Per Axelsson is a Senior Researcher of the Centre for Sami Research at Umeå University, Sweden and a Wallenberg Academy Fellow. His current research focus on a longitudinal study of colonization, state and the health of Indigenous Peoples in Sweden, Australia and New Zealand, 1850-2000. Recent publications include Global Environmental Change, Global Health Action and Dynamis. He co-chairs the network of Family/Demography within the European Social Science History Association.

Peter Sköld is Professor of History at Umeå University and Director of Arctic Research Centre. His present research focuses on sustainable development and he leads a collaborative project with the University of Botswana. Recent  publications focus on health issues, vulnerability and fertility among indigenous peoples (International Journal of Circumpolar Health, Global Health Action and Polar Geography).

Subject: General Anthropology Sociology


List of Figures, Maps and, Tables

Per Axelsson and Peter Sköld

Chapter 1. Fractional Identities: the Political Arithmetic of Aboriginal Victorians
Len Smith, Janet McCalman, Ian Anderson, Sandra Smith, Joanne Evans, Gavan McCarthy and Jane Beer

Chapter 2. Building Ethnic Boundaries in New Zealand: Representations of Maori Identity in the Census
Tahu Kukutai

Chapter 3. Counting Indians: Census Categories in Late Colonial and Early Republican Spanish America
Steinar A. Saether

Chapter 4. The Construction of Life Tables for the American Indian Population at the Turn of the Twentieth Century
J. David Hacker and Michael Haines

Chapter 5. The Aboriginal Population and the 1891 Census of Canada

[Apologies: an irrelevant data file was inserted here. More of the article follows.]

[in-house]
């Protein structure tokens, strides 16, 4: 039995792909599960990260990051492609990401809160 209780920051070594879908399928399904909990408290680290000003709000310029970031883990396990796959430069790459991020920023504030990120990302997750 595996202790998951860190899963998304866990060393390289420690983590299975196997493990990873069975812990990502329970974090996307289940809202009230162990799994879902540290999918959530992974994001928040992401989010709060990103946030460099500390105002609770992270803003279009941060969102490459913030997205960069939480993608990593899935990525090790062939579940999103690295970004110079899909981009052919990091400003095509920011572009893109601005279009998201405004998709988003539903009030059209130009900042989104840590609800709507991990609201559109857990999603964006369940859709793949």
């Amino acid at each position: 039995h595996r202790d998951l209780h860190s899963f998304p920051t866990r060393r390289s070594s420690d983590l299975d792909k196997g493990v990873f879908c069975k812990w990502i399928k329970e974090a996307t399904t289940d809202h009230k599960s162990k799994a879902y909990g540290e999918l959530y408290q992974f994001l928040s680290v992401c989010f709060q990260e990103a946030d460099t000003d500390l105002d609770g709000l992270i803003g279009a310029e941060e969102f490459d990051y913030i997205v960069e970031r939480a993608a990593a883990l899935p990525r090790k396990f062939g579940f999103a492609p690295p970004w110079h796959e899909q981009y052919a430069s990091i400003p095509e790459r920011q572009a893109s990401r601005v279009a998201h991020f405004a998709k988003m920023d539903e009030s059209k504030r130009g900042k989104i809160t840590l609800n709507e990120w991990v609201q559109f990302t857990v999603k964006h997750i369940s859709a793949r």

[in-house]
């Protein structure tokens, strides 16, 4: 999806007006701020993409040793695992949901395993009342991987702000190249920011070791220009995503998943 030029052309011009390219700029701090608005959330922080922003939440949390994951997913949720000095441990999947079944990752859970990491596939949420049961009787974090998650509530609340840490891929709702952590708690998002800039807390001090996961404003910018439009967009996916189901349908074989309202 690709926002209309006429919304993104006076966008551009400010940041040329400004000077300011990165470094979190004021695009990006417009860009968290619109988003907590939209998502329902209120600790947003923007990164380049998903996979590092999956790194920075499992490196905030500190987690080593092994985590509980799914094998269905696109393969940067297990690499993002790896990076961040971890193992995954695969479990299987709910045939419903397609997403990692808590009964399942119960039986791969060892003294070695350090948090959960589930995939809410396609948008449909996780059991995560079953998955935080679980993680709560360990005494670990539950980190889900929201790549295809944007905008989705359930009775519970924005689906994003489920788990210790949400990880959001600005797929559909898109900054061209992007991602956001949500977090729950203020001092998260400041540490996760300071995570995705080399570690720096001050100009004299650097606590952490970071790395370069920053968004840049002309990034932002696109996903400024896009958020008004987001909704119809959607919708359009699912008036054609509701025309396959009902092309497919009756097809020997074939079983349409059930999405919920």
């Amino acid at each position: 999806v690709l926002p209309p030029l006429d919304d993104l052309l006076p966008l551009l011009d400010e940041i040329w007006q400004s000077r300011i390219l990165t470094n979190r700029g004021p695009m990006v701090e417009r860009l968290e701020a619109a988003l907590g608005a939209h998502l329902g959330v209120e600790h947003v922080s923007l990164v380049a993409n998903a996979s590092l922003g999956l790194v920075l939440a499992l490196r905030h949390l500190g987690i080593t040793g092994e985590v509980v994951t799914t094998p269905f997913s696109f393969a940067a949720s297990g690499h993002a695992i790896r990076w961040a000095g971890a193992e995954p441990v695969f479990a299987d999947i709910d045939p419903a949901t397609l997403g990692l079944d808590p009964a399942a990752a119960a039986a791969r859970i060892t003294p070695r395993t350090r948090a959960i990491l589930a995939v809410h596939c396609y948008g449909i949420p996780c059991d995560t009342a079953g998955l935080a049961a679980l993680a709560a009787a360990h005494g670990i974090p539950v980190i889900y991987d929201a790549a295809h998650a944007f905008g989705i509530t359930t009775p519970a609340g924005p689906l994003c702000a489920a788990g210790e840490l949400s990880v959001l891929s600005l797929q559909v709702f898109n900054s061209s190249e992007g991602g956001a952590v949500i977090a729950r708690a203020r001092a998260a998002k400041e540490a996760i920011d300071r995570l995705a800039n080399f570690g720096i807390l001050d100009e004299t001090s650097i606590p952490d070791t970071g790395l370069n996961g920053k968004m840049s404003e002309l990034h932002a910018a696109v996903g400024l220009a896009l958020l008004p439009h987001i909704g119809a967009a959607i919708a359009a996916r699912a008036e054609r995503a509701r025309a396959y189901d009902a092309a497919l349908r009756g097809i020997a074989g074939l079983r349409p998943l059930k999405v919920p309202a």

Michelle Hamilton and Kris Inwood

Chapter 6. ‘In the national registry, all people are equal’ - Sami in Swedish statistical sources
Per Axelsson

Chapter 7. The Registers of the ‘Sami tax’ from 1600 to 1750, and their Usefulness for Reconstructing Population Development and Settlement
Lars Ivar Hansen

Chapter 8. Viewing Ethnicity From The Perspectives of The Individuals and Households – Finnmark During the Last Part of The Nineteenth Century
Hilde L. Jåstad

Chapter 9.. ‘Finn in Flux’: ‘finn’ as a Designation in Norwegian Population Censuses of the Nineteenth and Twentieth Centuries
Bjørg Evjen

Chapter 10. Testing and Constructing Ethnicity Variables in Late 19th Century Censuses
Gunnar Thorvaldsen

Chapter 11.  Out of the Backwater? Prospects for Contemporary Sami Demography in Norway
Torunn Pettersen

Chapter 12. Indigenous Household Structure And Economy Among Lake Essei Iakuts 1926/27: The Mystery Of The Magnate Reindeer Herders
David G. Anderson

Chapter 13. Ethnodemographics and Identity of Indigenous People in the Central Taimyr Lowlands
John Ziker

Chapter 14. Russian Legal Concepts And Indigenous Peoples Demography
Sergey V. Sokolovskiy

Chapter 15. Ethnic Identity and Indigenous Populations in the Demographic Sources of the Eastern Baltic Littoral: The Nineteenth and Twentieth Centuries
Andrejs Plakans

Chapter 16. Who are the British?
John MacInnes

Epilogue: From Indigenous Demographics to an Indigenous Demography
Per Axelsson, Peter Sköld, John P. Ziker and David G. Anderson